Flexible and Enduring Rechargeable Battery: Reshaping landscape for Wearable Devices


In an effort to reshape the battery landscape, Imprint Energy, a California based startup is fabricating flexible and rechargeable batteries, which can be printed using the very common industrial screen printers. The firm envisions to market the ultrathin zinc based polymer batteries to wearable electronics manufacturers and pitch the same in medical field, robotics and military for environmental sensors and smart labels.

Flexibility leads to slim product designs

Groundbreaking features like fineness and flexibility that the batteries are offering would call for more innovative and slim product designs, which however were not possible with the conventional batteries that are based on lithium. Another equally important quality that these new batteries are offering with respect to other thin batteries is the amount of current that they deliver even for low powered wireless communications sensors, even in their small formats.

Phoenix Venture Partners and AME Cloud Ventures are backing up the idea with $6 million funding.

Replacing liquid electrolytes with solid based polymer

During the grads days Christine Ho, also happens to be the company’s cofounder, got the idea of developing microscopic zinc batteries with the help of a 3-D printer. And for the product, she got involved her co-researcher from Japan.

Conventional batteries are made up of lithium, which are highly reactive in nature hence, require protective sheath that makes them bulky in size and otherwise whereas the newly suggested battery is thinner and more stable. Stability in zinc is due to its branch like structures that are formed in the water-based electrolyte that helps in coordination between the electrodes however, it shortens the battery life. The new battery replaces the liquid electrolyte with solid based polymer, thus hitting the problem directly at the face resulting in higher recharging capability and stability of course.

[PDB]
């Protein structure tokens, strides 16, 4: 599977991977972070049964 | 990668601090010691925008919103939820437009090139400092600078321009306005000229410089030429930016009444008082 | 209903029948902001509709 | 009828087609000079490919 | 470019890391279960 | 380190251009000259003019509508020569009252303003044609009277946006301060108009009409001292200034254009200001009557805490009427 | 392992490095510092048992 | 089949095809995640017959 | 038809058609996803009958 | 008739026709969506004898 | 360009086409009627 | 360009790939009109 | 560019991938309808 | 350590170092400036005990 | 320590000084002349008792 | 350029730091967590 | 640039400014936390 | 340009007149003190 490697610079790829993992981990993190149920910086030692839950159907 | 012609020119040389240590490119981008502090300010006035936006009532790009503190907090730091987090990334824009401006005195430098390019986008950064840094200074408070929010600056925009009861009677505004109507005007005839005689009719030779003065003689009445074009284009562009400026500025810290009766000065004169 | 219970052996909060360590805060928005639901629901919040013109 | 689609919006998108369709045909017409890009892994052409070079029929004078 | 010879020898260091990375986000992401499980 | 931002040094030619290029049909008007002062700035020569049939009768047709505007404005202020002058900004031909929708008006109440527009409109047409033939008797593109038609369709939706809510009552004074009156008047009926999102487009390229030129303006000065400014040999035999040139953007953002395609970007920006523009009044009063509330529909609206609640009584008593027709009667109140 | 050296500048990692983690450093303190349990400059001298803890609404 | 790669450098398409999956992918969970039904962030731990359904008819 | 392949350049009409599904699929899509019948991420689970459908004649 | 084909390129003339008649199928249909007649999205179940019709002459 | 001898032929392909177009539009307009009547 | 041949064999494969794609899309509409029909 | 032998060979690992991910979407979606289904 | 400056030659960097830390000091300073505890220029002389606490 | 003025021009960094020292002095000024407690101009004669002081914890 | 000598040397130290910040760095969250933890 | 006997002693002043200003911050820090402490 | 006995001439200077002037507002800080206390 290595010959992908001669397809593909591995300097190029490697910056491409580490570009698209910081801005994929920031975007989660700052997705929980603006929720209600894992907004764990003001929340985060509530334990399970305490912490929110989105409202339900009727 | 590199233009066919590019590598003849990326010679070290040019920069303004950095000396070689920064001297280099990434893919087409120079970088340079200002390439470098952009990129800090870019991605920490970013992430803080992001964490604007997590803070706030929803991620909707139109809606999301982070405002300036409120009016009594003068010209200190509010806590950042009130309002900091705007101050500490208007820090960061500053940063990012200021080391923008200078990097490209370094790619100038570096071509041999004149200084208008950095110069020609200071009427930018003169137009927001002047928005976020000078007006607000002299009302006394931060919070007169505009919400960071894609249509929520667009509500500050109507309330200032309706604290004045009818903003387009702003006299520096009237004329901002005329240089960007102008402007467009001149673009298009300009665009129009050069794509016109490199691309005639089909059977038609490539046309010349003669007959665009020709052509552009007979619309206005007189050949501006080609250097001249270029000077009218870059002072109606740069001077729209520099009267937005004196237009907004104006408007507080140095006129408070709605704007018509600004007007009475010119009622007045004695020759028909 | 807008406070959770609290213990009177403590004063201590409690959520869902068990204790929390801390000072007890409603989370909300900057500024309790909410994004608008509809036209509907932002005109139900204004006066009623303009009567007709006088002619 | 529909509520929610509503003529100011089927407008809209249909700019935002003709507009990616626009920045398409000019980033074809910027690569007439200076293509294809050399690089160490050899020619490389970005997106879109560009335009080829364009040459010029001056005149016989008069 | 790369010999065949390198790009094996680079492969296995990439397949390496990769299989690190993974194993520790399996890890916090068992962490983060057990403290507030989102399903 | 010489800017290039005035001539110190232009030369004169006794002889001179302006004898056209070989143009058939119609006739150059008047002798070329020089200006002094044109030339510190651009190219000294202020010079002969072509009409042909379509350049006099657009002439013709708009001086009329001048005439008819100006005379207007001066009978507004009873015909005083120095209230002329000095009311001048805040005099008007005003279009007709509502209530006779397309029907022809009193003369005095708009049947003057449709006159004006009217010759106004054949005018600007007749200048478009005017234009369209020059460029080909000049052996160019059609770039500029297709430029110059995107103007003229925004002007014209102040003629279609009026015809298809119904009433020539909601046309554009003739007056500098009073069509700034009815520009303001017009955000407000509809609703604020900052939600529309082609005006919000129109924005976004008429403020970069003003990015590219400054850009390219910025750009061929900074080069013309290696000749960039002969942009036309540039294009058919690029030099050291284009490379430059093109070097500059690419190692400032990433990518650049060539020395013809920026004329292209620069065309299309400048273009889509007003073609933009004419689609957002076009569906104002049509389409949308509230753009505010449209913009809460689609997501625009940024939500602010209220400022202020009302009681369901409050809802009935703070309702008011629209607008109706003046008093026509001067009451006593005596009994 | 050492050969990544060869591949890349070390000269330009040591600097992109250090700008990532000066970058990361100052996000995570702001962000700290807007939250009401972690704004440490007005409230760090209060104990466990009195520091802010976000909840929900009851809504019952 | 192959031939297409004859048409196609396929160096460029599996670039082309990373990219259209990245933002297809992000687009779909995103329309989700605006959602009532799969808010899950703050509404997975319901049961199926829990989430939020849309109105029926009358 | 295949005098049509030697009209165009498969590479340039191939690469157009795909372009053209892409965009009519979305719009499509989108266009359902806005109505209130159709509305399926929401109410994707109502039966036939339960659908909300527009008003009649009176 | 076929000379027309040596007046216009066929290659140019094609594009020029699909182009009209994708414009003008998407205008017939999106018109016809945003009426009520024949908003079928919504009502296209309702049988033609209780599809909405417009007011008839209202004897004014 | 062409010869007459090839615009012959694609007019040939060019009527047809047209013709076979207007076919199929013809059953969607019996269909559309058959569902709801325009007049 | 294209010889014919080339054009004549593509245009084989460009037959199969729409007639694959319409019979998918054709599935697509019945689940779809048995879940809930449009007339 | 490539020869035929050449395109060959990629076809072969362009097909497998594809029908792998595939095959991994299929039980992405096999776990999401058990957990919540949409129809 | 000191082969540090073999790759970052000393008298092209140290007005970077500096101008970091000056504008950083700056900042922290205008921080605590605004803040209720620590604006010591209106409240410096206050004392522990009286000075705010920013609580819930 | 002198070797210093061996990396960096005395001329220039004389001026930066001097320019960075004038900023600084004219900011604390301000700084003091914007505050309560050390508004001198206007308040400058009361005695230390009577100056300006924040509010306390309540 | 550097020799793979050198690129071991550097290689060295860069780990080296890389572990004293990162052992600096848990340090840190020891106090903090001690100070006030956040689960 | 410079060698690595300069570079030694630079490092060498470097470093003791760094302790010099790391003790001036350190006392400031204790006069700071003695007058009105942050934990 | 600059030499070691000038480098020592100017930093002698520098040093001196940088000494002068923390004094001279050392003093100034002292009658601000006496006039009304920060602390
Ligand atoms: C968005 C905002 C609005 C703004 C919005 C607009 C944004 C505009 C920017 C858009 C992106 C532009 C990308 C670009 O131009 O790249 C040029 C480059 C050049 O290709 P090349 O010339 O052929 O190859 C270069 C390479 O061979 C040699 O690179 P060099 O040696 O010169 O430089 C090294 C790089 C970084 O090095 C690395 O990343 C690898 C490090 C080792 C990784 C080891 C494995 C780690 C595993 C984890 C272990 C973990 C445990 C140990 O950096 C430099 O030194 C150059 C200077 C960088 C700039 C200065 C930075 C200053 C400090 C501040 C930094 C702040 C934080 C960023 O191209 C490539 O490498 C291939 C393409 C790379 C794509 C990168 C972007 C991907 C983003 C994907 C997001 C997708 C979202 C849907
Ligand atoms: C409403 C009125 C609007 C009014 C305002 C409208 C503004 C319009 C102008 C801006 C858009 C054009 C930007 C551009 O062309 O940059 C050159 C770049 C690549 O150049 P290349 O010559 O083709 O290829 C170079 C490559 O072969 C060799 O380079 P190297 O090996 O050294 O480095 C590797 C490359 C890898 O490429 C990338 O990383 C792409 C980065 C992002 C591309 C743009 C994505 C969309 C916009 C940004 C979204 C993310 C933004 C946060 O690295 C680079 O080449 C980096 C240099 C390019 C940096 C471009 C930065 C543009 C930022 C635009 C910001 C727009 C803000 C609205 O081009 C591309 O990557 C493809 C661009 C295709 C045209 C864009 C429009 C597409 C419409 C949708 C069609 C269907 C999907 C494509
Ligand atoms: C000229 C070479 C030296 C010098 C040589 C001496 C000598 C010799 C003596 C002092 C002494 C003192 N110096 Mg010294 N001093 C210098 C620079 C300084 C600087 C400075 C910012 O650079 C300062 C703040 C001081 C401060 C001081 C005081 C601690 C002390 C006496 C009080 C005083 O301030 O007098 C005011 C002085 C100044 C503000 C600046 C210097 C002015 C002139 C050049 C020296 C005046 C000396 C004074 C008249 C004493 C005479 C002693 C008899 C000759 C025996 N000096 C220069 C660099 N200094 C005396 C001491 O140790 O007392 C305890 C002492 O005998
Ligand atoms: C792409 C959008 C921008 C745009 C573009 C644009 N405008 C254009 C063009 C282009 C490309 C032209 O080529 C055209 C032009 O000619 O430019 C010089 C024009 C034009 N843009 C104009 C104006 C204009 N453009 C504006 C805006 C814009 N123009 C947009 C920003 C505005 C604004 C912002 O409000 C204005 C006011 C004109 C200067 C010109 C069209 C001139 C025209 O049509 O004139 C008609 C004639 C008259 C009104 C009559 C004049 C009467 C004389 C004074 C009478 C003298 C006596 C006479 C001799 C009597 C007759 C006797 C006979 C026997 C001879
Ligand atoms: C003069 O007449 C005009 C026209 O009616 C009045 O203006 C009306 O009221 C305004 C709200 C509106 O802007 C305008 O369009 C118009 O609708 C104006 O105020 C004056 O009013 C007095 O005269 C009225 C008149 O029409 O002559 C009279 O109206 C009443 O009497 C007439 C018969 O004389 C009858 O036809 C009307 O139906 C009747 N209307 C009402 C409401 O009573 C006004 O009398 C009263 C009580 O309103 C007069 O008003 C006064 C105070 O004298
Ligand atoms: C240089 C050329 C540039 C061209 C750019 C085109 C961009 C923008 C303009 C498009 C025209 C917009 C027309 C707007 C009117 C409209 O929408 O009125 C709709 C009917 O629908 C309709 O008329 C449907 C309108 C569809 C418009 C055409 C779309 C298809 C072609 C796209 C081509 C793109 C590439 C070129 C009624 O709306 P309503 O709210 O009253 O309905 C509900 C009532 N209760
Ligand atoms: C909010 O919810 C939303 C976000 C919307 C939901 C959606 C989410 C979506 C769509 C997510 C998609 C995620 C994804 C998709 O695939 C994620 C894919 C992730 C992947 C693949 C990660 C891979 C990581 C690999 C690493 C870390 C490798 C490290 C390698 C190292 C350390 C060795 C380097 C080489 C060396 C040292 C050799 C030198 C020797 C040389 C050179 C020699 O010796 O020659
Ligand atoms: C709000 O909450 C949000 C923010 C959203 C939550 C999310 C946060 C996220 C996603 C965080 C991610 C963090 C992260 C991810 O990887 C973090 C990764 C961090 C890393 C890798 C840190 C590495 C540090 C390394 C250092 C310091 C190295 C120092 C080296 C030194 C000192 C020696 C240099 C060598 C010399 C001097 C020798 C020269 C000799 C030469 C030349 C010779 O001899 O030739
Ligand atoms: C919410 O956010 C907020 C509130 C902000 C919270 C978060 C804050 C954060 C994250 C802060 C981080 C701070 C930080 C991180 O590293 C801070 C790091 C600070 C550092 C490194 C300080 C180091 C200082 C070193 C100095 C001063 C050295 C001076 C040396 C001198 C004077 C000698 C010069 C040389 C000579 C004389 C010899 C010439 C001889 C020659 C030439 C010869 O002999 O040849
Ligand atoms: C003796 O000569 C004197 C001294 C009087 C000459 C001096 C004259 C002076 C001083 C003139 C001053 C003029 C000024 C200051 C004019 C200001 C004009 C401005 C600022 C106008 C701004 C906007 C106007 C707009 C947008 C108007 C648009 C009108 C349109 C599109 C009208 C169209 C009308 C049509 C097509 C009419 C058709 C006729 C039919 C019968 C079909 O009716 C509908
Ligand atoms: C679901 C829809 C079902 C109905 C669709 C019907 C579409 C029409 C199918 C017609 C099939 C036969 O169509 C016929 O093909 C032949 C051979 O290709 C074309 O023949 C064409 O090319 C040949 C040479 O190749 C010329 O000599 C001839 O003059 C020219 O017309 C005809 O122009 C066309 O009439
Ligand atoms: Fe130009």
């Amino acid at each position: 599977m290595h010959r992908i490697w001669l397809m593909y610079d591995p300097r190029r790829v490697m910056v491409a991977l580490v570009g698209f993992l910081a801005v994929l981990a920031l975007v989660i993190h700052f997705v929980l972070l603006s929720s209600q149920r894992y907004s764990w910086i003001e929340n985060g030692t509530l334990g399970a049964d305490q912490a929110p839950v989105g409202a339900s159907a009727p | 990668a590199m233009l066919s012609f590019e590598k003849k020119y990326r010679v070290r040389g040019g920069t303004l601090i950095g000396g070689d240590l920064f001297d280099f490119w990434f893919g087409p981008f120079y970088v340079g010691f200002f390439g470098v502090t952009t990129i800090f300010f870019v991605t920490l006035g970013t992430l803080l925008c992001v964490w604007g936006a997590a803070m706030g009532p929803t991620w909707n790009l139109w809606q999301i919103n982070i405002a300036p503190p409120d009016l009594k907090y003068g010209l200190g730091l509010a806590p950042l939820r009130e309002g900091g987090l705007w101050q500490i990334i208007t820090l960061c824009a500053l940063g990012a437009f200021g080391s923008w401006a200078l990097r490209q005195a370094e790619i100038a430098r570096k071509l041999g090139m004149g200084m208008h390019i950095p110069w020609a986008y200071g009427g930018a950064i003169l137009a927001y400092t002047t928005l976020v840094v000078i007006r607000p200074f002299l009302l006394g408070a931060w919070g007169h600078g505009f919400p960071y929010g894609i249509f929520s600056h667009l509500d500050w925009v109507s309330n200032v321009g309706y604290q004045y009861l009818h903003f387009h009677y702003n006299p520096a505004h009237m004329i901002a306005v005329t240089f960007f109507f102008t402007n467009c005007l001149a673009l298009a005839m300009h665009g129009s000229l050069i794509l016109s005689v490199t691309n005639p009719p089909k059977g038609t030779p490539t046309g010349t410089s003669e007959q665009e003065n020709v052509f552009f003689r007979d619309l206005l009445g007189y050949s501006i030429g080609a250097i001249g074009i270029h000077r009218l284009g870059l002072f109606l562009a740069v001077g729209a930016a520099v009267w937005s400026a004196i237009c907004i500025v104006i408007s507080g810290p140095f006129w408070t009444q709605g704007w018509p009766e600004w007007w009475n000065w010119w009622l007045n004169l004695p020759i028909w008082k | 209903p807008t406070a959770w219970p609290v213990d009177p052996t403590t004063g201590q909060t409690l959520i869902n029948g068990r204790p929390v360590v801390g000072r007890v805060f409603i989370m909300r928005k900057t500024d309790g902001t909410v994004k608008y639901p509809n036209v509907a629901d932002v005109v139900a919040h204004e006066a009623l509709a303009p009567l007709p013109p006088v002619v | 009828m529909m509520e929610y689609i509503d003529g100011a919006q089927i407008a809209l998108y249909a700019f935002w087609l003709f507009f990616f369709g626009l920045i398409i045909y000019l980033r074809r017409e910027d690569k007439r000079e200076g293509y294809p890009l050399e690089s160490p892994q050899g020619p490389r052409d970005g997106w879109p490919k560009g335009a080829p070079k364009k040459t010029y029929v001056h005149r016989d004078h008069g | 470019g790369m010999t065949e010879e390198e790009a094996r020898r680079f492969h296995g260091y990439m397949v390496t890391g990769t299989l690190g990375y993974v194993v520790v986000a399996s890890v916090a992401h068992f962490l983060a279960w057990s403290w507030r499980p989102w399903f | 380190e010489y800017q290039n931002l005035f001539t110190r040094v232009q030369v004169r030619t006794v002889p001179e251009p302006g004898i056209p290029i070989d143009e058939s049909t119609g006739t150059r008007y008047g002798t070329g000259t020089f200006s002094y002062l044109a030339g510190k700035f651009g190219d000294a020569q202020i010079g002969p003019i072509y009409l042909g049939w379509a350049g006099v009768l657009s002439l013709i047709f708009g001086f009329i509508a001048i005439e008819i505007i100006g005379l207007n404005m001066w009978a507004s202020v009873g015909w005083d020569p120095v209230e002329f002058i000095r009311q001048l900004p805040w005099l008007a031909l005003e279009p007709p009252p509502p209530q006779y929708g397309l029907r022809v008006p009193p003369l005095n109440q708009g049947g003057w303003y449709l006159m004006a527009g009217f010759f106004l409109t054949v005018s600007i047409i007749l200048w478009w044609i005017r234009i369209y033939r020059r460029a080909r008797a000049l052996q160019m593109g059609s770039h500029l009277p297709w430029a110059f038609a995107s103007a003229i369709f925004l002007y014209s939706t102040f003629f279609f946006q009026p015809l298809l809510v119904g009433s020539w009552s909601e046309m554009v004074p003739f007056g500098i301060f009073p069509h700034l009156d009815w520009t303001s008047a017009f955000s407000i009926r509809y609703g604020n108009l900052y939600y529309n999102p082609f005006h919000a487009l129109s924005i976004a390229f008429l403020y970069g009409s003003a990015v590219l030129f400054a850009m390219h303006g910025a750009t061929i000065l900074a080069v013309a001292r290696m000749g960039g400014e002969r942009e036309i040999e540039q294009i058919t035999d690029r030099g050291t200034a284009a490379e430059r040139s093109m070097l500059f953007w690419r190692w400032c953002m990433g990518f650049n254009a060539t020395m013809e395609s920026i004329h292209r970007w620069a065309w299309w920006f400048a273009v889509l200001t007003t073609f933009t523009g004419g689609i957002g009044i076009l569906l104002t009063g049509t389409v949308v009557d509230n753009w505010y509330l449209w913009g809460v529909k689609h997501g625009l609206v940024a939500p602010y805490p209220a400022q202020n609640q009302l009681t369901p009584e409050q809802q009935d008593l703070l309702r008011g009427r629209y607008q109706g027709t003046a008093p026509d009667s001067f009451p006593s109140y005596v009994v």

Best features of thin-film lithium and printed batteries

Kincaid, the company president claimed that they have converged the best features of lithium based thin-film batteries and printed batteries in their novel batteries. Thin film batteries offer recharging capability but they are highly reactive in nature with restrictive capacity and entail huge manufacturing costs. On the other hand, printed batteries are non-rechargeable but are cheaper and offer greater capacity.

Since there is no standard with respect to measuring the flexibility in spite of having a huge demand for flexible batteries, the company created its own test rig and started benchmarking its product with respect to the commercially available flexible batteries.

Imprint Energy envisions of paving the product’s way into the medical field as well especially in eyes. It is already in conversation with US military to develop batteries required for sensors for monitoring soldiers’ health condition. Other areas that the product could venture are in sensors for smart labels for keeping track of food and packages.

Source: MIT Technology Review

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